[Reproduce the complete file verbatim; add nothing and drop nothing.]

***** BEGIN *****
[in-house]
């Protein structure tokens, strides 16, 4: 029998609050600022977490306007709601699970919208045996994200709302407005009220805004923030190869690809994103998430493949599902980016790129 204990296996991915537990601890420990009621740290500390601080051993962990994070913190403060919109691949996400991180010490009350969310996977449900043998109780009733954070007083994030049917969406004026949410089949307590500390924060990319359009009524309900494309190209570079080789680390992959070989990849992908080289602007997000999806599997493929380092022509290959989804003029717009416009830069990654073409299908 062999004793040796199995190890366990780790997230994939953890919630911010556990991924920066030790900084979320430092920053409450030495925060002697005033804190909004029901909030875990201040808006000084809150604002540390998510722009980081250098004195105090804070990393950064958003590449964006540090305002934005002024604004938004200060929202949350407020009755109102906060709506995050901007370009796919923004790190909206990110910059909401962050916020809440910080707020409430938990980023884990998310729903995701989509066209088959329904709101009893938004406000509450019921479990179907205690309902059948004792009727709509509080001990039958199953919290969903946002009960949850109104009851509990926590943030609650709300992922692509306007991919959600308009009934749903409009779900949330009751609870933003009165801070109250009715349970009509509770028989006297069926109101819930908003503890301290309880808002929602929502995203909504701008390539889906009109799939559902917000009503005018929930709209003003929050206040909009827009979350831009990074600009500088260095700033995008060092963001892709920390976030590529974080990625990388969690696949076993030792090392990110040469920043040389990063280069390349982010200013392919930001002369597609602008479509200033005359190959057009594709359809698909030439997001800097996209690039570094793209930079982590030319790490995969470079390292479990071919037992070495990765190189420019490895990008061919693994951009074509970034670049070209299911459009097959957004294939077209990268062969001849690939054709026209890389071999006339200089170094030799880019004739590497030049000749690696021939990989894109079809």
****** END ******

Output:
[in-house]
């Protein structure tokens, strides 16, 4: 029998609050600022977490306007709601699970919208045996994200709302407005009220805004923030190869690809994103998430493949599902980016790129 204990296996991915537990601890420990009621740290500390601080051993962990994070913190403060919109691949996400991180010490009350969310996977449900043998109780009733954070007083994030049917969406004026949410089949307590500390924060990319359009009524309900494309190209570079080789680390992959070989990849992908080289602007997000999806599997493929380092022509290959989804003029717009416009830069990654073409299908 062999004793040796199995190890366990780790997230994939953890919630911010556990991924920066030790900084979320430092920053409450030495925060002697005033804190909004029901909030875990201040808006000084809150604002540390998510722009980081250098004195105090804070990393950064958003590449964006540090305002934005002024604004938004200060929202949350407020009755109102906060709506995050901007370009796919923004790190909206990110910059909401962050916020809440910080707020409430938990980023884990998310729903995701989509066209088959329904709101009893938004406000509450019921479990179907205690309902059948004792009727709509509080001990039958199953919290969903946002009960949850109104009851509990926590943030609650709300992922692509306007991919959600308009009934749903409009779900949330009751609870933003009165801070109250009715349970009509509770028989006297069926109101819930908003503890301290309880808002929602929502995203909504701008390539889906009109799939559902917000009503005018929930709209003003929050206040909009827009979350831009990074600009500088260095700033995008060092963001892709920390976030590529974080990625990388969690696949076993030792090392990110040469920043040389990063280069390349982010200013392919930001002369597609602008479509200033005359190959057009594709359809698909030439997001800097996209690039570094793209930079982590030319790490995969470079390292479990071919037992070495990765190189420019490895990008061919693994951009074509970034670049070209299911459009097959957004294939077209990268062969001849690939054709026209890389071999006339200089170094030799880019004739590497030049000749690696021939990989894109079809």